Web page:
distIncrement = sum(yy*distIncrement for yy in range(Nyear))
return distConst*10 + distIncrement
```

```
print('Total distance, calculated with method 1, is {} km (ground-truth is {}).'.format(fun11(example), result))
```

```
Total distance, calculated with method 1, is 114810 km (ground-truth is 114810).
```

A further step into the single-line-of-code benchmark is to introduce the formula of a partial sum of the first $n$ natural numbers, which is a triangular number:

$$ \sum_{k=0}^n k = \frac{n\cdot(n+1)}{2} $$

In our case, we need to sum the first `Nyear-1`

years, so the final expression is:

$$ \sum_{k=0}^{Nyear-1} k = \frac{(Nyear-1)\cdot(Nyear-1+1)}{2} $$

$$ = \frac{(Nyear-1)\cdot Nyear}{2} $$

See this page for further details. The overall distance is:

$$ D_{tot} = Nyear\cdot D_{year} + \frac{Nyear\cdot(Nyear-1)}{2}\cdot D_{incr} $$

$$ D_{tot} = Nyear\cdot\big(D_{year} + \frac{Nyear-1}{2}\cdot D_{incr}\big) $$

```
def fun12(example, Nyear = 10, distIncrement=100):
return Nyear*(sum(month for season in example for month in season) + (Nyear-1)/2*distIncrement)
```

```
print('Total distance, calculated with method 2, is {} km (ground-truth is {}).'.format(fun12(example), result))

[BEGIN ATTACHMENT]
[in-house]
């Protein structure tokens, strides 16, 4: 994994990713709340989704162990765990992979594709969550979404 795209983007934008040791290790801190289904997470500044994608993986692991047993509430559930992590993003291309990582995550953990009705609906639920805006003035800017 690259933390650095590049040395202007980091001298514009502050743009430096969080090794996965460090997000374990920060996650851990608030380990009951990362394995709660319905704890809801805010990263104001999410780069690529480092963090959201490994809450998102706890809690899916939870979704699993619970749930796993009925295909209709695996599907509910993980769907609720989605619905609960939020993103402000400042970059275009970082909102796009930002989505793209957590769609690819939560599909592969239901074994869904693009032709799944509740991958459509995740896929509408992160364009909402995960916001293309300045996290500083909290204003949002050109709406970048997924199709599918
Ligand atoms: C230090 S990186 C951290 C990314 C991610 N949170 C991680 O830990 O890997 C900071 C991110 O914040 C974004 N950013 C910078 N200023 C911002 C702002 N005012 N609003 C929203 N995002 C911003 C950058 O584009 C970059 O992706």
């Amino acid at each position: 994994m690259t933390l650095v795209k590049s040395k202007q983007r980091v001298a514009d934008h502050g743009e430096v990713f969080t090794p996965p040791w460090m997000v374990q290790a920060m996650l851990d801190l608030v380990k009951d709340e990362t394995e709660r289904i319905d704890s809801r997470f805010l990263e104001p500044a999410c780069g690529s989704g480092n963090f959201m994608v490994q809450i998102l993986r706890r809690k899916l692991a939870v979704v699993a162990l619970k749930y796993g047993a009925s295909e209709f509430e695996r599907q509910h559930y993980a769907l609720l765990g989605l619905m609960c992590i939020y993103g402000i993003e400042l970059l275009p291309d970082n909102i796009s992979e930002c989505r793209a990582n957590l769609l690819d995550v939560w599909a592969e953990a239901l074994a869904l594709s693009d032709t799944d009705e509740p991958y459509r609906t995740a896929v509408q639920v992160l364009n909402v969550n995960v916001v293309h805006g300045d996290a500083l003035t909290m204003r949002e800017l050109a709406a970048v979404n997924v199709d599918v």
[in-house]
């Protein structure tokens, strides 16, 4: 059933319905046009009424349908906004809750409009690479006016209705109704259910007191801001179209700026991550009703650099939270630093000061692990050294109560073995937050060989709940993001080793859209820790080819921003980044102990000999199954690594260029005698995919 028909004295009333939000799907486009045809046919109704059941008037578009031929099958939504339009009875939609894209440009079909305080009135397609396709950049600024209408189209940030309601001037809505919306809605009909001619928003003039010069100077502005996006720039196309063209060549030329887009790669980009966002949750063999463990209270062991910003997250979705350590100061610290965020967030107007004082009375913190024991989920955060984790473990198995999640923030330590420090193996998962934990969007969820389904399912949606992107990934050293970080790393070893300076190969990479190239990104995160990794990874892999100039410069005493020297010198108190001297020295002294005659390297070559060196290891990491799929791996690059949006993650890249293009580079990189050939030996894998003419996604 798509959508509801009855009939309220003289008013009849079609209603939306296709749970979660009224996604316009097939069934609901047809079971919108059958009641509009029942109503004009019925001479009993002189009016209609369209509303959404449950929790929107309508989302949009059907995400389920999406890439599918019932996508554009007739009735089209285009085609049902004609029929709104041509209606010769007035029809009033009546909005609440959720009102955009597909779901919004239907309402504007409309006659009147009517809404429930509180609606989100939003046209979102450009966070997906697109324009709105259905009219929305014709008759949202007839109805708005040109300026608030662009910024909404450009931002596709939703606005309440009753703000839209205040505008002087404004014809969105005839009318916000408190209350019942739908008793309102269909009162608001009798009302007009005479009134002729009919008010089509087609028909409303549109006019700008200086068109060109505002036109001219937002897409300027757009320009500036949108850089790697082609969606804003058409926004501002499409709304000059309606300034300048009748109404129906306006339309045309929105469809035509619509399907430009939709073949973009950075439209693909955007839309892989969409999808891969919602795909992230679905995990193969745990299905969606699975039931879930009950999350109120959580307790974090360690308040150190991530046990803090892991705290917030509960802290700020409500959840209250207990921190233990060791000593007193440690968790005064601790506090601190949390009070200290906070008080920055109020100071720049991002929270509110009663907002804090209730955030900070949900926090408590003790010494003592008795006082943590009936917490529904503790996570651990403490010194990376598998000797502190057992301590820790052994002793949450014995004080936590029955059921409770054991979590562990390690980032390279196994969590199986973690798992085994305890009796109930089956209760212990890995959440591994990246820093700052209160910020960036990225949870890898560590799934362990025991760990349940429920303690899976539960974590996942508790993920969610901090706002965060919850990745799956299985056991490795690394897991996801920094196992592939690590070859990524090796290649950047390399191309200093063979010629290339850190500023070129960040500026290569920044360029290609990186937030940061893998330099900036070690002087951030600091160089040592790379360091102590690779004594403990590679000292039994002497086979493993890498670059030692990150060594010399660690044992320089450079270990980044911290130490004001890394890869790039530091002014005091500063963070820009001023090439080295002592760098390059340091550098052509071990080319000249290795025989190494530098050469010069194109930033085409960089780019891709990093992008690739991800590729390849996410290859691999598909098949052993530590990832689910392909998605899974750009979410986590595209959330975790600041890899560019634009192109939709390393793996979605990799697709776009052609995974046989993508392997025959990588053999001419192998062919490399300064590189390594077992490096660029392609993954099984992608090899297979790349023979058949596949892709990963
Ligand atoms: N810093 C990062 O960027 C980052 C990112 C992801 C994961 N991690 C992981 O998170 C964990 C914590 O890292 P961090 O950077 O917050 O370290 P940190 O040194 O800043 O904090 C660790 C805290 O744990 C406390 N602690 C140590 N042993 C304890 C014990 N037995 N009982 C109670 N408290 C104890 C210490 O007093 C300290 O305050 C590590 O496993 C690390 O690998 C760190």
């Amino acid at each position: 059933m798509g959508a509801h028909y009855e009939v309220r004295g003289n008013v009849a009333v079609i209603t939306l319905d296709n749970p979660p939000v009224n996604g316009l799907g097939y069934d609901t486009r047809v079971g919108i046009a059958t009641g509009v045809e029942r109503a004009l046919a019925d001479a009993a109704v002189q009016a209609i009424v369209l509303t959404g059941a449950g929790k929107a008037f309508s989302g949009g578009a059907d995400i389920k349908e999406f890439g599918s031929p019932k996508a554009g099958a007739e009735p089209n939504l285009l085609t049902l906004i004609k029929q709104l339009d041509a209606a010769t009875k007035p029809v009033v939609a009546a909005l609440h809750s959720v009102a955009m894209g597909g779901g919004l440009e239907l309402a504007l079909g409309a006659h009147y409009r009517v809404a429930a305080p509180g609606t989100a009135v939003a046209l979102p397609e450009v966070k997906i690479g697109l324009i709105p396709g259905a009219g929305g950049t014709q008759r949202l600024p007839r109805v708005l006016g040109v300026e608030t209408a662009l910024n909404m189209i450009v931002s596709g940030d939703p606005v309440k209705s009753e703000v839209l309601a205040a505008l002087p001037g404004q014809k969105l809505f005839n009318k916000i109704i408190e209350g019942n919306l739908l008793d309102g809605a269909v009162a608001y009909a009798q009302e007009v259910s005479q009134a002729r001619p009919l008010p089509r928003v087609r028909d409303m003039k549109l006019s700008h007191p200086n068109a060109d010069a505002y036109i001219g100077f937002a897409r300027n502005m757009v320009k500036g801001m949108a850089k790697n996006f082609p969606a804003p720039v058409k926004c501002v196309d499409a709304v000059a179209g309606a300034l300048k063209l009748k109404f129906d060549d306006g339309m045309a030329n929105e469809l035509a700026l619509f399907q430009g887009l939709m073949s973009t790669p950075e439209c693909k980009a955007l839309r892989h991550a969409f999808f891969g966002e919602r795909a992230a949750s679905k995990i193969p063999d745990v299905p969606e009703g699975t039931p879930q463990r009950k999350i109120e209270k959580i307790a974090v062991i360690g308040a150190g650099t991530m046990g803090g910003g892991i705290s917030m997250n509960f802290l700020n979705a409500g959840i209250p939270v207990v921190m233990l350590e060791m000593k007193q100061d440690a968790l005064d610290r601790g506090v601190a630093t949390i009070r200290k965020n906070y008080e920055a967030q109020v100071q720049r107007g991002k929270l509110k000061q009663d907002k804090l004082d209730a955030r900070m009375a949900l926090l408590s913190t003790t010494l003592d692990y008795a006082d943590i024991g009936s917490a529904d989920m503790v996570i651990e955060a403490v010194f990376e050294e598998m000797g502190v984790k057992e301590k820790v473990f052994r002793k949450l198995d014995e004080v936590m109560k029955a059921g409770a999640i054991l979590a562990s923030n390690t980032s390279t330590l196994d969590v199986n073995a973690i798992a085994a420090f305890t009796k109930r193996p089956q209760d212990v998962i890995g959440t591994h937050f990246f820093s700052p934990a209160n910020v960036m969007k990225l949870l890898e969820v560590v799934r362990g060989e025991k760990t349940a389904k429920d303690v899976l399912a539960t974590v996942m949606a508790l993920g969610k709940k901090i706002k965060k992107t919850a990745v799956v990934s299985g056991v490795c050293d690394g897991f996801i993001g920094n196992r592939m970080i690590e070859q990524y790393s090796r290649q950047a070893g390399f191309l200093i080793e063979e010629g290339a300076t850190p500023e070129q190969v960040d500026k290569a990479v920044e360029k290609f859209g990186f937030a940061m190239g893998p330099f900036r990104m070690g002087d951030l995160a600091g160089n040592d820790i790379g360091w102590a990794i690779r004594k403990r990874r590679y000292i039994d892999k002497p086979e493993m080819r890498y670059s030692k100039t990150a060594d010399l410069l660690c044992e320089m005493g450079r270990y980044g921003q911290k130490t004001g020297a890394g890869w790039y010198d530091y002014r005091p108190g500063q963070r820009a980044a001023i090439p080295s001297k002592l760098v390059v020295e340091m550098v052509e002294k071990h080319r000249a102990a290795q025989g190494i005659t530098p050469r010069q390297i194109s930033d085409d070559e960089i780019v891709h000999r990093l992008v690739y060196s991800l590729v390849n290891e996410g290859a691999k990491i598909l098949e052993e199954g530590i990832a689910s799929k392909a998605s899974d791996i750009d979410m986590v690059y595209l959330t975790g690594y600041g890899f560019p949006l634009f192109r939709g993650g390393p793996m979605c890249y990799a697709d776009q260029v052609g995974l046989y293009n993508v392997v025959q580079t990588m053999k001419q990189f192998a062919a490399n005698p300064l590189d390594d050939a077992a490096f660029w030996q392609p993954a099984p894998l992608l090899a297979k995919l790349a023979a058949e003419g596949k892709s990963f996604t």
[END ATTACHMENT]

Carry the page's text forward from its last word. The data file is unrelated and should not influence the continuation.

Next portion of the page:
```

```
Total distance, calculated with method 2, is 114810.0 km (ground-truth is 114810).
```

## 7. Function assessment

In this last section of the second task, we compare the performance of every developed function with the benchmark results. The final score is the percentage of successful tests obtained with that function.

I recall a list-comprehension method to get the score, embedded into an in-place scoring function using the powerful `lambda`

operator.

This `scoring`

function takes a function as input and returns its score over the test set.

```
scoring = lambda fun: sum(1 for example, result in zip(testSet, testResults) if fun(example) == result)/len(testSet)*100
```

We finally place the 2 developed functions into a list and prints the score associated to each of them.
The `enumerate`

iterator gives the 0-based index and the corresponding element of the input list.

```
funs = [fun11, fun12]
for kk, fun in enumerate(funs):
print('Final score for function {} is {}%.'.format(str(kk+1), scoring(fun)))